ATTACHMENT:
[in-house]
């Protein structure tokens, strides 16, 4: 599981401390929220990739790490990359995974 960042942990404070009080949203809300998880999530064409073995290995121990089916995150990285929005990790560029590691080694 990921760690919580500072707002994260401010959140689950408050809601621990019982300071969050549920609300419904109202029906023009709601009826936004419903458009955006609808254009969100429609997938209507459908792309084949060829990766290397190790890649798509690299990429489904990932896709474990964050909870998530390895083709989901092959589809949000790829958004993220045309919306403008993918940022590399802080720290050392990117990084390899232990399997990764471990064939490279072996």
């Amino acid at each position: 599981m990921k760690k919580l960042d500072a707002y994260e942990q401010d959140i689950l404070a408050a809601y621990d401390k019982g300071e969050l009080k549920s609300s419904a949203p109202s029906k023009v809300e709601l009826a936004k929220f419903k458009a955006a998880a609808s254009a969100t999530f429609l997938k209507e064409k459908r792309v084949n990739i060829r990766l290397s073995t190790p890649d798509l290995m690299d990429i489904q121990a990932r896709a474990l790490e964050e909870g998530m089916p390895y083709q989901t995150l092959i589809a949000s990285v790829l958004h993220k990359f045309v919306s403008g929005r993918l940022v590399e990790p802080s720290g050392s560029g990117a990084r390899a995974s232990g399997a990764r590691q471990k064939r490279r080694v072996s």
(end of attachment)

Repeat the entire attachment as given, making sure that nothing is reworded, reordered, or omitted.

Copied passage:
[in-house]
């Protein structure tokens, strides 16, 4: 599981401390929220990739790490990359995974 960042942990404070009080949203809300998880999530064409073995290995121990089916995150990285929005990790560029590691080694 990921760690919580500072707002994260401010959140689950408050809601621990019982300071969050549920609300419904109202029906023009709601009826936004419903458009955006609808254009969100429609997938209507459908792309084949060829990766290397190790890649798509690299990429489904990932896709474990964050909870998530390895083709989901092959589809949000790829958004993220045309919306403008993918940022590399802080720290050392990117990084390899232990399997990764471990064939490279072996």
């Amino acid at each position: 599981m990921k760690k919580l960042d500072a707002y994260e942990q401010d959140i689950l404070a408050a809601y621990d401390k019982g300071e969050l009080k549920s609300s419904a949203p109202s029906k023009v809300e709601l009826a936004k929220f419903k458009a955006a998880a609808s254009a969100t999530f429609l997938k209507e064409k459908r792309v084949n990739i060829r990766l290397s073995t190790p890649d798509l290995m690299d990429i489904q121990a990932r896709a474990l790490e964050e909870g998530m089916p390895y083709q989901t995150l092959i589809a949000s990285v790829l958004h993220k990359f045309v919306s403008g929005r993918l940022v590399e990790p802080s720290g050392s560029g990117a990084r390899a995974s232990g399997a990764r590691q471990k064939r490279r080694v072996s």